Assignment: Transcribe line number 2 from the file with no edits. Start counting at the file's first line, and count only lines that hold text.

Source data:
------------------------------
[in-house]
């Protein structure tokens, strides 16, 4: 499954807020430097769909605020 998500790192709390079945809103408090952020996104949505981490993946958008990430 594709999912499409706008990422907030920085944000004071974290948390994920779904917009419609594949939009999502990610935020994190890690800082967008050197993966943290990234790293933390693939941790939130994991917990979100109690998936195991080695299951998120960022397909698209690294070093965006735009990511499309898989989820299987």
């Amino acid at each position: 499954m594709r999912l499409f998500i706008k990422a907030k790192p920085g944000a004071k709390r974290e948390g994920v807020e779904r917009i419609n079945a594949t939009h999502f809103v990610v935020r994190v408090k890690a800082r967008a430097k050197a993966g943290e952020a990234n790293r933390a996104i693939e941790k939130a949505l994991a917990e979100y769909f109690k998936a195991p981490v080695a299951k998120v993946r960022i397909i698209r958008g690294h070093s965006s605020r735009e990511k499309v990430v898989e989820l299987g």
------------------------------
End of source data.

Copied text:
């Protein structure tokens, strides 16, 4: 499954807020430097769909605020 998500790192709390079945809103408090952020996104949505981490993946958008990430 594709999912499409706008990422907030920085944000004071974290948390994920779904917009419609594949939009999502990610935020994190890690800082967008050197993966943290990234790293933390693939941790939130994991917990979100109690998936195991080695299951998120960022397909698209690294070093965006735009990511499309898989989820299987």